Governors Attempt Interoperability Solution as Feds Falter
By Stew Magnuson and Matthew Rusling
Six states are being asked to design new projects to help first responders communicate with each other more effectively during disasters.
Arizona, Arkansas, Idaho, Massachusetts, New York and Washington will come up with new ideas to tackle this ongoing problem, said the National Governors Association’s center for best practices.
States continue to wrestle with problems linking their first responders. In many cases, different jurisdictions use different communication systems. This causes difficulties when wide-scale disasters strike. The public safety interoperability communications policy academy, under the auspices of the National Governors Association, will give states the chance to work with a faculty of government officials, researchers and other experts.
Some states may try to involve more local responders in statewide decisions on interoperability, said Erin Lee, the center’s program director. This might include police and fire departments and paramedics.
Other states may create a memorandum of understanding among departments so they know who will make what decisions in emergency situations. Some may look at better ways to purchase equipment, she said.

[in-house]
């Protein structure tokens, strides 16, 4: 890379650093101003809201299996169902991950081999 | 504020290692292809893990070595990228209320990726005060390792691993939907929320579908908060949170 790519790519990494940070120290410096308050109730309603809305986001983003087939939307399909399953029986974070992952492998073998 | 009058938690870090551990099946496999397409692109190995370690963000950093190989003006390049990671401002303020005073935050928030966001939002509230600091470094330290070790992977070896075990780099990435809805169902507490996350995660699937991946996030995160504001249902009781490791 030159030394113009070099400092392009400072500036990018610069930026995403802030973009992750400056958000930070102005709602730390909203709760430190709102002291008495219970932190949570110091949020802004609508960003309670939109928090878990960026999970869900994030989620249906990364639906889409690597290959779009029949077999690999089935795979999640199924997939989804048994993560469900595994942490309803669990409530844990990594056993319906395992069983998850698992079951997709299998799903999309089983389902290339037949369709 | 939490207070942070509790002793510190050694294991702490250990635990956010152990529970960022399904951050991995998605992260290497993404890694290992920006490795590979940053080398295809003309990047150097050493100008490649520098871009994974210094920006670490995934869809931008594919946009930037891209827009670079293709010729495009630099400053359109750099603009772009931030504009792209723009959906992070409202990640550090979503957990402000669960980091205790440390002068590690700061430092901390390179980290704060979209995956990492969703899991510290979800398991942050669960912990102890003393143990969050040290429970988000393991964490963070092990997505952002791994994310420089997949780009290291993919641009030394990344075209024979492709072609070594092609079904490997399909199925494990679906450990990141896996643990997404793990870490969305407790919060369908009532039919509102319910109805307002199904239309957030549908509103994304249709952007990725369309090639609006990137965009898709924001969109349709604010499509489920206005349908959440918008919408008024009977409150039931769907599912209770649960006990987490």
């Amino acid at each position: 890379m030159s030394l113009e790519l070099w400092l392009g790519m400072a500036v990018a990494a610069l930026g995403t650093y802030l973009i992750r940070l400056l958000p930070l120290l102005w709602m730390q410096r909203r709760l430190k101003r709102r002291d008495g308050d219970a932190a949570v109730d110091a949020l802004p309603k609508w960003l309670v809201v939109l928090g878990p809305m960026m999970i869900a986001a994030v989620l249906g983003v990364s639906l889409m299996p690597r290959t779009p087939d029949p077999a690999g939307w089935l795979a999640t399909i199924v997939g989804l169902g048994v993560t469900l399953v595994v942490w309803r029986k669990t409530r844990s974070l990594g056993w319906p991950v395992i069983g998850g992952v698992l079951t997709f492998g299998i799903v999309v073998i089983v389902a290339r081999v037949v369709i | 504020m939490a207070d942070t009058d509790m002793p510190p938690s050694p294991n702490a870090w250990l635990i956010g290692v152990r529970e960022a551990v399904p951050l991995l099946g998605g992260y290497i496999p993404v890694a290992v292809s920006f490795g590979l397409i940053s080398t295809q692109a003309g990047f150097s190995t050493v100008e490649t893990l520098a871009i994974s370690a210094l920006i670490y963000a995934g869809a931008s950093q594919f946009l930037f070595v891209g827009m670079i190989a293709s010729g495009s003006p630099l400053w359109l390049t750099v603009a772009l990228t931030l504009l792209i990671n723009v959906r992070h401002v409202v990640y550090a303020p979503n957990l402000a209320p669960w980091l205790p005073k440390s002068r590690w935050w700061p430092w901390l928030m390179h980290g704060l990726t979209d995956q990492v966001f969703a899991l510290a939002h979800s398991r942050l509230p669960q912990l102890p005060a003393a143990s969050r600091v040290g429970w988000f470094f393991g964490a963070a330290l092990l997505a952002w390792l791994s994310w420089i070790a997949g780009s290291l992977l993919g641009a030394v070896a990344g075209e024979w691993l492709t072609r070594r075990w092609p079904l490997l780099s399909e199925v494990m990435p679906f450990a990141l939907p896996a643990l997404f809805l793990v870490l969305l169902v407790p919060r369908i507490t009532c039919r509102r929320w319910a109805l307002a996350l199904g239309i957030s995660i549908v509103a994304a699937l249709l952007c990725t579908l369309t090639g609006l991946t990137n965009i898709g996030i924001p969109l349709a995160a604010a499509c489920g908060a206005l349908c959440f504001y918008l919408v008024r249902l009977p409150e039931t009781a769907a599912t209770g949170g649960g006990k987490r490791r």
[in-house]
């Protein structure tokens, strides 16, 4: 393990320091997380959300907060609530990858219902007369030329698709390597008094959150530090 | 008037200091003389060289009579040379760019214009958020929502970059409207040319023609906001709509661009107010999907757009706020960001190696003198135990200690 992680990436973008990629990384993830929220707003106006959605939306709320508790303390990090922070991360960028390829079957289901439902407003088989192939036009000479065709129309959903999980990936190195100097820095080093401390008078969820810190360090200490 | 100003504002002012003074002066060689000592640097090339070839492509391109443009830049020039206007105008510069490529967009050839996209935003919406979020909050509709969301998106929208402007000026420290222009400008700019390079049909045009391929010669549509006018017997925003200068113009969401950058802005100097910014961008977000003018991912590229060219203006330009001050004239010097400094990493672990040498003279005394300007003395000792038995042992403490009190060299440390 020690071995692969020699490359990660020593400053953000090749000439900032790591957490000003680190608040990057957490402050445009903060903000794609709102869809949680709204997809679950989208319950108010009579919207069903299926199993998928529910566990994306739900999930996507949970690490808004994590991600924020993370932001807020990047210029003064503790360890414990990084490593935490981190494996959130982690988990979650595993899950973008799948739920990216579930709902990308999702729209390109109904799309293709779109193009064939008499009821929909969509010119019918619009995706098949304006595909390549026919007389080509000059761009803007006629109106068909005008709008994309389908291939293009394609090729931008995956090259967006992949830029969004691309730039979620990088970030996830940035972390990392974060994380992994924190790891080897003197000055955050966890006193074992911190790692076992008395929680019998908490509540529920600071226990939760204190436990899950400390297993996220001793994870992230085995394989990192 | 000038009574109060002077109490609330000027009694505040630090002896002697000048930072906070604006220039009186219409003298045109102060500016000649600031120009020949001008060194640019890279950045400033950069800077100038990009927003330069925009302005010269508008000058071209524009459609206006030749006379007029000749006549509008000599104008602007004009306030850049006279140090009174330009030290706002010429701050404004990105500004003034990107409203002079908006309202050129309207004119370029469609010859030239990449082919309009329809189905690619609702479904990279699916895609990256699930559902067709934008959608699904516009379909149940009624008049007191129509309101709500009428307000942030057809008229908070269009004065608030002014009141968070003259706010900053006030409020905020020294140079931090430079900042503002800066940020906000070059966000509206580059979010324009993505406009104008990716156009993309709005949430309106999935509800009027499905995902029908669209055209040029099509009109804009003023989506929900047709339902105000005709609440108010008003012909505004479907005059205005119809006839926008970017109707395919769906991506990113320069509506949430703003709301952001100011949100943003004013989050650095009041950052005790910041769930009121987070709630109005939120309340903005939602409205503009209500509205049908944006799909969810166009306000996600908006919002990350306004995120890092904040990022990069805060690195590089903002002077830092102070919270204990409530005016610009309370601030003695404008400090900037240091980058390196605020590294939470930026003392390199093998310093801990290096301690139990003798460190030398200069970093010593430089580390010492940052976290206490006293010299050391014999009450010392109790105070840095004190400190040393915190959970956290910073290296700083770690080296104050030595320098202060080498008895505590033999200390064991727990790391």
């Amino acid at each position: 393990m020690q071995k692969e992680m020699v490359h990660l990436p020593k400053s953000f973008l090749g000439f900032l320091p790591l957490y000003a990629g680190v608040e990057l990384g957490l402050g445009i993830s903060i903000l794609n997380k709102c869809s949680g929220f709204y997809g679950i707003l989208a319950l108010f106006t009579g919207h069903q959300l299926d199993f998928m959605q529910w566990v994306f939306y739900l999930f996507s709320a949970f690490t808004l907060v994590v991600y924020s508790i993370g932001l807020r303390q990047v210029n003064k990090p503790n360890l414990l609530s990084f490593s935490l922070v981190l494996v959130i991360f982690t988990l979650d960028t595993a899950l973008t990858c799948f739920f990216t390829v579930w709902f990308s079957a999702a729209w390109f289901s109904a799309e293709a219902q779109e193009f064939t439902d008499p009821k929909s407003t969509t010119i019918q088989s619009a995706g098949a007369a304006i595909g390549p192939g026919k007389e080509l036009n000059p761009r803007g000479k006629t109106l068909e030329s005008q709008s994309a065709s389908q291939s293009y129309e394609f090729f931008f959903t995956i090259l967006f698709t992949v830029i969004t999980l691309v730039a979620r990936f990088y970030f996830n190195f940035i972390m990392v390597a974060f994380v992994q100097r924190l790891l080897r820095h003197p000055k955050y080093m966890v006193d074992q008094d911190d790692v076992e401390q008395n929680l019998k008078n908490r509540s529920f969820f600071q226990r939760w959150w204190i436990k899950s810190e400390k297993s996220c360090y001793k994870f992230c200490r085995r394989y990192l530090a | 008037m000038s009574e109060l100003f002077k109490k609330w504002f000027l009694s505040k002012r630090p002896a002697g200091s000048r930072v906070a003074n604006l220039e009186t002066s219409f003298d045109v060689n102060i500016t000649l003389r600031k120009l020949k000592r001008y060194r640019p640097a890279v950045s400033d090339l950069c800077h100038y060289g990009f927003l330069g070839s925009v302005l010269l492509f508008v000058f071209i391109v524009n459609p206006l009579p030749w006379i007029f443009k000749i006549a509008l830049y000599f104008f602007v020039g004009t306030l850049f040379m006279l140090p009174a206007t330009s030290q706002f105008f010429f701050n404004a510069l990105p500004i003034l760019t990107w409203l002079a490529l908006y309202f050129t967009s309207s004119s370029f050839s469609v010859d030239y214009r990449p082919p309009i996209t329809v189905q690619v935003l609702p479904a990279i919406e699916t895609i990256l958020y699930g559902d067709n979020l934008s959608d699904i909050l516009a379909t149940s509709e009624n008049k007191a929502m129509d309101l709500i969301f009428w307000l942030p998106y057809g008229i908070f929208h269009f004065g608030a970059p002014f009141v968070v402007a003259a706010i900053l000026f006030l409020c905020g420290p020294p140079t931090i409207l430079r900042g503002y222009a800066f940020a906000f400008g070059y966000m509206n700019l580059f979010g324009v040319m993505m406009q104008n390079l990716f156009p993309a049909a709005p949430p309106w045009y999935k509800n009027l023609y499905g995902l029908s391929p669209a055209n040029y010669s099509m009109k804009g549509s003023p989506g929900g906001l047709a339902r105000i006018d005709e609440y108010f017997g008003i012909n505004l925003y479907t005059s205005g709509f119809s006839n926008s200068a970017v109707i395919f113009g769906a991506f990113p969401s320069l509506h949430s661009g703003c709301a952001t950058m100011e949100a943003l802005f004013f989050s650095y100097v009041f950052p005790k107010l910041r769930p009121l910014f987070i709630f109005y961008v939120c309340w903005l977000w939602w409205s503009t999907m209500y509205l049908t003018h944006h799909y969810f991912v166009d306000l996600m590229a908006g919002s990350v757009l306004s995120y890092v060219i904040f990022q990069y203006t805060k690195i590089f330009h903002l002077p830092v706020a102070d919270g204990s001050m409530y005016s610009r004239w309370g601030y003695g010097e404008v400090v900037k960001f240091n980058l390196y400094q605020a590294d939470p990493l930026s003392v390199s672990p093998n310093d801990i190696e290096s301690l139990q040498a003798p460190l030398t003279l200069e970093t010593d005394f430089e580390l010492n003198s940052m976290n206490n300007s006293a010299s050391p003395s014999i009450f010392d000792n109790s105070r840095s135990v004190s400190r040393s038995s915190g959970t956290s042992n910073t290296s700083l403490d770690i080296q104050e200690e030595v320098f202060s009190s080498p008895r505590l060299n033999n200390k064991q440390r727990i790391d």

The association will advise the states on their projects, and make site visits if necessary. The idea is to set precedents and guidelines so the lessons learned can spread to other states, she said.
Meanwhile at the federal level, the goal of interoperability took a step backwards as the Departments of Homeland Security, Justice and Treasury quietly scrapped a long-time plan to develop a nationwide wireless communications service for their law enforcement officers. The integrated wireless network, better known as I-Win, was in development for seven years and cost taxpayers $32 million for a pilot project in the Seattle area, said the Government Accountability Office.
The three departments “could not agree on a common outcome or purpose that overcame their differences in missions, cultures, and established ways of doing business” and are now pursuing their own separate systems, GAO said.
“These efforts will not ensure the interoperability needed to serve day-to-day law enforcement operations or a coordinated response to terrorist or other events,” GAO said.
Justice officials said the pilot program proved that a nationwide system would be too costly.